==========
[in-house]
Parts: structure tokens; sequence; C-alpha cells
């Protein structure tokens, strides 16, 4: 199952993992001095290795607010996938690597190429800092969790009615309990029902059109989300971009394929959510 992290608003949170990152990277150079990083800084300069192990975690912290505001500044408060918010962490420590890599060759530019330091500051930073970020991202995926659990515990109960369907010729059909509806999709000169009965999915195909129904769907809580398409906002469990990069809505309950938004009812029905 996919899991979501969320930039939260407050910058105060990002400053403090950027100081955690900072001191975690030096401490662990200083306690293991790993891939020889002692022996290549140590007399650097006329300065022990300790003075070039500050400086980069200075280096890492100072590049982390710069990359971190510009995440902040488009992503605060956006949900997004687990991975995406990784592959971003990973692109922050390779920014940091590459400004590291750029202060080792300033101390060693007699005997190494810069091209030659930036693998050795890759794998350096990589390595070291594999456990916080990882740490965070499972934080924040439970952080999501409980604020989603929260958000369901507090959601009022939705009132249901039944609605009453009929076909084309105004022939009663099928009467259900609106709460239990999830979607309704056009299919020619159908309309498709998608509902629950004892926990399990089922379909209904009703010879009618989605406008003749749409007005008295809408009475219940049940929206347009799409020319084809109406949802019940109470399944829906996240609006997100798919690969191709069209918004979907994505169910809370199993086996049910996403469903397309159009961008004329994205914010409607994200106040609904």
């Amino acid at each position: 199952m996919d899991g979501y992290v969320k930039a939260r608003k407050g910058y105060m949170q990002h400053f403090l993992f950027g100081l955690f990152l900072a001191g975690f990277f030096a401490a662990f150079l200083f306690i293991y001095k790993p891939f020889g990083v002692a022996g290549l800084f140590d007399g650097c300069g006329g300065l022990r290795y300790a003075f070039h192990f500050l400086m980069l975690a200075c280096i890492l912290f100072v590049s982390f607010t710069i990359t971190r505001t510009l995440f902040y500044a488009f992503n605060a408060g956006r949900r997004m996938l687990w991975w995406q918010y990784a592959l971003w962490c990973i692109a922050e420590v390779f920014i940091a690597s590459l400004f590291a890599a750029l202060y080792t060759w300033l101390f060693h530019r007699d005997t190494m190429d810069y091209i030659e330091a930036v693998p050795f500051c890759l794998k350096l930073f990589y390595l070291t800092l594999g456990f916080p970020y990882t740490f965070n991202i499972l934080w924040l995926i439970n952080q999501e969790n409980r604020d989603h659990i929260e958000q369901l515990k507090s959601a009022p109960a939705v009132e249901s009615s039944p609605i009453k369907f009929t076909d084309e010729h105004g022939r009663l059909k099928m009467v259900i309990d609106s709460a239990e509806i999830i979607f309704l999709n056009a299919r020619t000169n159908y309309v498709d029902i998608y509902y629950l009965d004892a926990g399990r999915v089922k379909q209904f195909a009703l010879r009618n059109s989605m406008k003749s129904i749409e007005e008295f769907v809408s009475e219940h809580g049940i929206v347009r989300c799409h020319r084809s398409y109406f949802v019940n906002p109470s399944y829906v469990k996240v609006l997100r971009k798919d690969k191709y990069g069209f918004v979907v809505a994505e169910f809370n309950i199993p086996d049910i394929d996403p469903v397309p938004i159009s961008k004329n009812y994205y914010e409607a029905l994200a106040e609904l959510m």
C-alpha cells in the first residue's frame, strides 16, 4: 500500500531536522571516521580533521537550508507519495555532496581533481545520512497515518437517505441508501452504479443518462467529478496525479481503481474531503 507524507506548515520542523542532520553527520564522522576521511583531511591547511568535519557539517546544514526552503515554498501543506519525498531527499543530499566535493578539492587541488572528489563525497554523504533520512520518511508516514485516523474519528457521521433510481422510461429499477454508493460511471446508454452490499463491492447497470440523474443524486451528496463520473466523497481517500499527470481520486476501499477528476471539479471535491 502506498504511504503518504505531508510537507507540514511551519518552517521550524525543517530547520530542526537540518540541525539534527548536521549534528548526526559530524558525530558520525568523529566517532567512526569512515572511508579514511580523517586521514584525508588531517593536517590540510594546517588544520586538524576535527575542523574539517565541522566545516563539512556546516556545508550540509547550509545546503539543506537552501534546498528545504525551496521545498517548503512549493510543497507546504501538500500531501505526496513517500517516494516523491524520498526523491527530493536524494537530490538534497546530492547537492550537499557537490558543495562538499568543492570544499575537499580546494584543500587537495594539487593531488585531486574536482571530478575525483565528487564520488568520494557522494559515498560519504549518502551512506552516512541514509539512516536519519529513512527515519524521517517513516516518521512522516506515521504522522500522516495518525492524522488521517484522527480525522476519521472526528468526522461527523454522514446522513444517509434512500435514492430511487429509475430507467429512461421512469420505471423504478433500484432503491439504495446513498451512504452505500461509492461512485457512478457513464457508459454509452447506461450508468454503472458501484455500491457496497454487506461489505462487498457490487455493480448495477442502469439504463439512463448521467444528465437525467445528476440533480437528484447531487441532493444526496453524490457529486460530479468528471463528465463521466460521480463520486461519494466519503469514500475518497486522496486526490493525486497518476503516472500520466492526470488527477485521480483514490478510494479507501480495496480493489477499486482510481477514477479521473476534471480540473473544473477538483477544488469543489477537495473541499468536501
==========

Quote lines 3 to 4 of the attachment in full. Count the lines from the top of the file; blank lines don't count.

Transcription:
């Protein structure tokens, strides 16, 4: 199952993992001095290795607010996938690597190429800092969790009615309990029902059109989300971009394929959510 992290608003949170990152990277150079990083800084300069192990975690912290505001500044408060918010962490420590890599060759530019330091500051930073970020991202995926659990515990109960369907010729059909509806999709000169009965999915195909129904769907809580398409906002469990990069809505309950938004009812029905 996919899991979501969320930039939260407050910058105060990002400053403090950027100081955690900072001191975690030096401490662990200083306690293991790993891939020889002692022996290549140590007399650097006329300065022990300790003075070039500050400086980069200075280096890492100072590049982390710069990359971190510009995440902040488009992503605060956006949900997004687990991975995406990784592959971003990973692109922050390779920014940091590459400004590291750029202060080792300033101390060693007699005997190494810069091209030659930036693998050795890759794998350096990589390595070291594999456990916080990882740490965070499972934080924040439970952080999501409980604020989603929260958000369901507090959601009022939705009132249901039944609605009453009929076909084309105004022939009663099928009467259900609106709460239990999830979607309704056009299919020619159908309309498709998608509902629950004892926990399990089922379909209904009703010879009618989605406008003749749409007005008295809408009475219940049940929206347009799409020319084809109406949802019940109470399944829906996240609006997100798919690969191709069209918004979907994505169910809370199993086996049910996403469903397309159009961008004329994205914010409607994200106040609904």
């Amino acid at each position: 199952m996919d899991g979501y992290v969320k930039a939260r608003k407050g910058y105060m949170q990002h400053f403090l993992f950027g100081l955690f990152l900072a001191g975690f990277f030096a401490a662990f150079l200083f306690i293991y001095k790993p891939f020889g990083v002692a022996g290549l800084f140590d007399g650097c300069g006329g300065l022990r290795y300790a003075f070039h192990f500050l400086m980069l975690a200075c280096i890492l912290f100072v590049s982390f607010t710069i990359t971190r505001t510009l995440f902040y500044a488009f992503n605060a408060g956006r949900r997004m996938l687990w991975w995406q918010y990784a592959l971003w962490c990973i692109a922050e420590v390779f920014i940091a690597s590459l400004f590291a890599a750029l202060y080792t060759w300033l101390f060693h530019r007699d005997t190494m190429d810069y091209i030659e330091a930036v693998p050795f500051c890759l794998k350096l930073f990589y390595l070291t800092l594999g456990f916080p970020y990882t740490f965070n991202i499972l934080w924040l995926i439970n952080q999501e969790n409980r604020d989603h659990i929260e958000q369901l515990k507090s959601a009022p109960a939705v009132e249901s009615s039944p609605i009453k369907f009929t076909d084309e010729h105004g022939r009663l059909k099928m009467v259900i309990d609106s709460a239990e509806i999830i979607f309704l999709n056009a299919r020619t000169n159908y309309v498709d029902i998608y509902y629950l009965d004892a926990g399990r999915v089922k379909q209904f195909a009703l010879r009618n059109s989605m406008k003749s129904i749409e007005e008295f769907v809408s009475e219940h809580g049940i929206v347009r989300c799409h020319r084809s398409y109406f949802v019940n906002p109470s399944y829906v469990k996240v609006l997100r971009k798919d690969k191709y990069g069209f918004v979907v809505a994505e169910f809370n309950i199993p086996d049910i394929d996403p469903v397309p938004i159009s961008k004329n009812y994205y914010e409607a029905l994200a106040e609904l959510m």